On the afternoon of the camp we set up our tents in school time before going home to change, get kit and eat. Parents dropped off 17 children for the camp, significantly more than had originally thought that they could do it. They were super excited and showed their parents the tents they had pitched themselves and where they were sleeping that night.
Some did become more nervous as it became dark but they were happily distracted by finger light dances, soup, s'mores and a campfire story that they created. All went to their tents ready for bed after being fascinated by staying up later than they usually do at home. I am always ready for a little home sickness and upset kids who need to ring a parent but although some acknowledged how they felt about not being at home and that feeling a bit weird, they were all keen to stay.
I was needed only once in the night for a toilet trip, that was it. I was awake most of the night as I usually am with the responsibility of other peoples children and happy to see the stars through the trees, passing night time clouds followed by dawn, birds waking and then very early kids waking up!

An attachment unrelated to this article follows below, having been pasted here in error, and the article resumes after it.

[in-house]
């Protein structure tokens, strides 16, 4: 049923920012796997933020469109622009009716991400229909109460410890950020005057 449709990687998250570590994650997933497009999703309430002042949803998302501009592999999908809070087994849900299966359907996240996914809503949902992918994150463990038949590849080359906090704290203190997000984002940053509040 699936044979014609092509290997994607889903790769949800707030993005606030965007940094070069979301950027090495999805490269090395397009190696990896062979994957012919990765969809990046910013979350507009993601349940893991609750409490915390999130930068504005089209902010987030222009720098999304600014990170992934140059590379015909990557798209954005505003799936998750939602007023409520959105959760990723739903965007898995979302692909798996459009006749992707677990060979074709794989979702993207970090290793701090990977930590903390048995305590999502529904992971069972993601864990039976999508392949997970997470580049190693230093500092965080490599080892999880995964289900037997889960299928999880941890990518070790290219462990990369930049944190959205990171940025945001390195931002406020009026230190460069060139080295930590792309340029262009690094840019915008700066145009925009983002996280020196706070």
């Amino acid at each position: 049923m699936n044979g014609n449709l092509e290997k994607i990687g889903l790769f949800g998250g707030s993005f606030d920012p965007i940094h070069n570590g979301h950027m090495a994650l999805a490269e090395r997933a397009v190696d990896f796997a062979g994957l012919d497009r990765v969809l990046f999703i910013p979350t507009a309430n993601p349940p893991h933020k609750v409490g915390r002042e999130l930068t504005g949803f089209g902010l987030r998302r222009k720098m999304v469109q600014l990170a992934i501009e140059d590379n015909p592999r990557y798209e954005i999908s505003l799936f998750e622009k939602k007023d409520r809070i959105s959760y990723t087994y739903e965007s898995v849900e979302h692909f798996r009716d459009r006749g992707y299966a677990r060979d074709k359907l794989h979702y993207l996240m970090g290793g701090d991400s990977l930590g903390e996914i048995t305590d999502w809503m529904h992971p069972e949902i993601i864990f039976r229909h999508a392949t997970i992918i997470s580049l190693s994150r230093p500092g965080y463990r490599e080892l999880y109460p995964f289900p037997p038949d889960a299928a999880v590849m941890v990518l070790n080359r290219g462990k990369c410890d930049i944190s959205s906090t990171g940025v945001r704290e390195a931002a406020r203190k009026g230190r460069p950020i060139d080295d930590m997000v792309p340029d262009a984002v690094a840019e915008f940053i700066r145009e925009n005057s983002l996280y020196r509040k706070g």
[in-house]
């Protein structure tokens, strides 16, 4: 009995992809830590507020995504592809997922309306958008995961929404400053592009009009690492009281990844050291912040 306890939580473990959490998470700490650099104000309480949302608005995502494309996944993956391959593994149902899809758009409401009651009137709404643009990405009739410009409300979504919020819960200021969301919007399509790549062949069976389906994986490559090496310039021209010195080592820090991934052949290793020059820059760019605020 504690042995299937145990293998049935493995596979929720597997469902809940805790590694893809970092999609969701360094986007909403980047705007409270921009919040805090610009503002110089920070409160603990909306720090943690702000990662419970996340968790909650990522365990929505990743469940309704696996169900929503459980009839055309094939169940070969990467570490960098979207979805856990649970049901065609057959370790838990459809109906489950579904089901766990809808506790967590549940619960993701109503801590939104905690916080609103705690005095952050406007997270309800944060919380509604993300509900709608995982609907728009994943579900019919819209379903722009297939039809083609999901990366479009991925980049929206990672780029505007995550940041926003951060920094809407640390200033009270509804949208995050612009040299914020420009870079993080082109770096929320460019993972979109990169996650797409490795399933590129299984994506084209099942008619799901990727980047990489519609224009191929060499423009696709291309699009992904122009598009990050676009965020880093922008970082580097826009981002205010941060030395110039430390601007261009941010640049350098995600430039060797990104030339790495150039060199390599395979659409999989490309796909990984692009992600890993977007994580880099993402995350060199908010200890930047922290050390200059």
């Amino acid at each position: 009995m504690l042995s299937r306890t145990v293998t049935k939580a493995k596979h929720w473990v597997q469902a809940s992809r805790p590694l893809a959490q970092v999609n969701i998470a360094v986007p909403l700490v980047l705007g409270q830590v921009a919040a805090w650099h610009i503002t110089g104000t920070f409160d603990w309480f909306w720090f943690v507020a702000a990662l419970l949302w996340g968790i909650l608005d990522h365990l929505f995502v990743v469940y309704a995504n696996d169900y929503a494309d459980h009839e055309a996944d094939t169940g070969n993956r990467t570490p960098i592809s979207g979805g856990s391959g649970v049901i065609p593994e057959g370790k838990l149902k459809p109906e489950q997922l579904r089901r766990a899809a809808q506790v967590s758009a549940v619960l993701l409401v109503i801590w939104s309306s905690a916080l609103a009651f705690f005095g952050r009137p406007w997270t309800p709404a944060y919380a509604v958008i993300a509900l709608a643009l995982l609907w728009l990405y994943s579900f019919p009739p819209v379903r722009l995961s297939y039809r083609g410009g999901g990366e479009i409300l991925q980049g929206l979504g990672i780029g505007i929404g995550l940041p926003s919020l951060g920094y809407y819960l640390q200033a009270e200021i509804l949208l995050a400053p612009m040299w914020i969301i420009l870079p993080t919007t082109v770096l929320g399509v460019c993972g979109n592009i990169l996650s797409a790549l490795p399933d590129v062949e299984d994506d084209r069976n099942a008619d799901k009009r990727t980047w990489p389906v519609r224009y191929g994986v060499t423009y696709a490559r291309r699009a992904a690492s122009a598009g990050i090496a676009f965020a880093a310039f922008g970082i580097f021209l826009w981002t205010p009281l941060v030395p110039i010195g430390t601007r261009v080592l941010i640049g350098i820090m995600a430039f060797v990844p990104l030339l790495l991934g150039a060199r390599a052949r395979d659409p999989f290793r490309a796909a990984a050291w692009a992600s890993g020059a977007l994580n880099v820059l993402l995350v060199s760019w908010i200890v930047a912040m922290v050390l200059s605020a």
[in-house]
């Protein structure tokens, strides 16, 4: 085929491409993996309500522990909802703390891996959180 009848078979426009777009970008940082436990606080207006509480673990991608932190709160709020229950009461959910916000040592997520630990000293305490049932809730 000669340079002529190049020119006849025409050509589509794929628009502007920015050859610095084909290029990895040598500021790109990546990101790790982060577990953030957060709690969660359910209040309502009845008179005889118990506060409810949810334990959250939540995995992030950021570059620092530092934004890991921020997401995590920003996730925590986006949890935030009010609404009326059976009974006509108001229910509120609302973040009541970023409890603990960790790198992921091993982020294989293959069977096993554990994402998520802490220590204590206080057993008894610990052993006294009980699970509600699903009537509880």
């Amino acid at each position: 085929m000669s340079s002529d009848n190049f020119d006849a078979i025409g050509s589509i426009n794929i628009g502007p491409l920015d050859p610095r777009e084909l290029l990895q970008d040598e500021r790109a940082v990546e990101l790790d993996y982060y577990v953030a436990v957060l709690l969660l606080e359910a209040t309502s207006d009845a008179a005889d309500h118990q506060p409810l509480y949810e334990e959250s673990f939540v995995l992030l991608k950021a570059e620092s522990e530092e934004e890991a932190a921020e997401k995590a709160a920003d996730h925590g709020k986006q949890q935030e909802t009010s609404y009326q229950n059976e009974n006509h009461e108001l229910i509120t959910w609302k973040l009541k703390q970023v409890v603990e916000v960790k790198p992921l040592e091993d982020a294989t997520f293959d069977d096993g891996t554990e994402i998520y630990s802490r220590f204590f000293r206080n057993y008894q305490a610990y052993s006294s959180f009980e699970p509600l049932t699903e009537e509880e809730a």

So how do you build confidence in kids?...........
The next morning, they are always so pleased with themselves for having made it through the night. This is where the confidence building comes in. They can hardly believe that they were able to do it. They were outside in the dark, got a bit chilly and a bit damp, cooked over fire, slept in a field and all without their parents, they actually can't believe they did it! They love their parents and did miss them but did it anyway and survived. They were not paralyzed in fear of the dark or of creepy crawlies or any other beastie that they imagined. The enormous boost to their confidence, sense of achievement, resilience and inner strength is a hoard of buried treasure just freshly dug up.
[I'd like to end it there on that nice treasure metaphor but I can't because in truth, none of that can happen without the great adults to facilitate it. We were lucky enough to be with staff who were openly not camping fans or experts and even had a couple of camping disaster stories, but were just really up for the adventure. This would have been a different story with nervous, over anxious adults. As I have said in other posts, 'the grown ups' can make or break this challenge zone moment. We had staff with the perfect balance between genuine care and stepping back and leaving alone. Find those people and get them to help you organise a microcamp. Get in touch with me if you need any help, I can make your microcamp happen!! :) ]